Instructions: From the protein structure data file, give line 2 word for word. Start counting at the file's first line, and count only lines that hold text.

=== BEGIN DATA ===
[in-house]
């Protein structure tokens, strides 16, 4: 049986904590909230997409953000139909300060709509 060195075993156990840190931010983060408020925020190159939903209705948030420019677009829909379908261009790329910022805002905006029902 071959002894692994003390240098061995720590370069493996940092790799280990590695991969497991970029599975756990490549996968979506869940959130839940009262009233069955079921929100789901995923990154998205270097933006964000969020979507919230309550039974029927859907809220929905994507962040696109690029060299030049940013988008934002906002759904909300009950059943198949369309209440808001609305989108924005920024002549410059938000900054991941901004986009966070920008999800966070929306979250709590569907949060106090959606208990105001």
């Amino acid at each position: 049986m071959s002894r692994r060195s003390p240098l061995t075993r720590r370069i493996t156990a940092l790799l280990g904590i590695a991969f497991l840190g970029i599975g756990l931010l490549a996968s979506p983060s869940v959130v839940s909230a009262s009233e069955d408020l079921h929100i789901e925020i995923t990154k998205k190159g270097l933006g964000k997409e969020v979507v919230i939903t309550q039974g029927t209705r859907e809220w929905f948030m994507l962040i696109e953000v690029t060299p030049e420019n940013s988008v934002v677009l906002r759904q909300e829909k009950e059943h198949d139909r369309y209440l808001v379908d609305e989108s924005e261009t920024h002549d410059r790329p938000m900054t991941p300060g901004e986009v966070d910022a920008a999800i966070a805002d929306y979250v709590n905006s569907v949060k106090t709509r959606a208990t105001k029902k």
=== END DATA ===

């Protein structure tokens, strides 16, 4: 049986904590909230997409953000139909300060709509 060195075993156990840190931010983060408020925020190159939903209705948030420019677009829909379908261009790329910022805002905006029902 071959002894692994003390240098061995720590370069493996940092790799280990590695991969497991970029599975756990490549996968979506869940959130839940009262009233069955079921929100789901995923990154998205270097933006964000969020979507919230309550039974029927859907809220929905994507962040696109690029060299030049940013988008934002906002759904909300009950059943198949369309209440808001609305989108924005920024002549410059938000900054991941901004986009966070920008999800966070929306979250709590569907949060106090959606208990105001």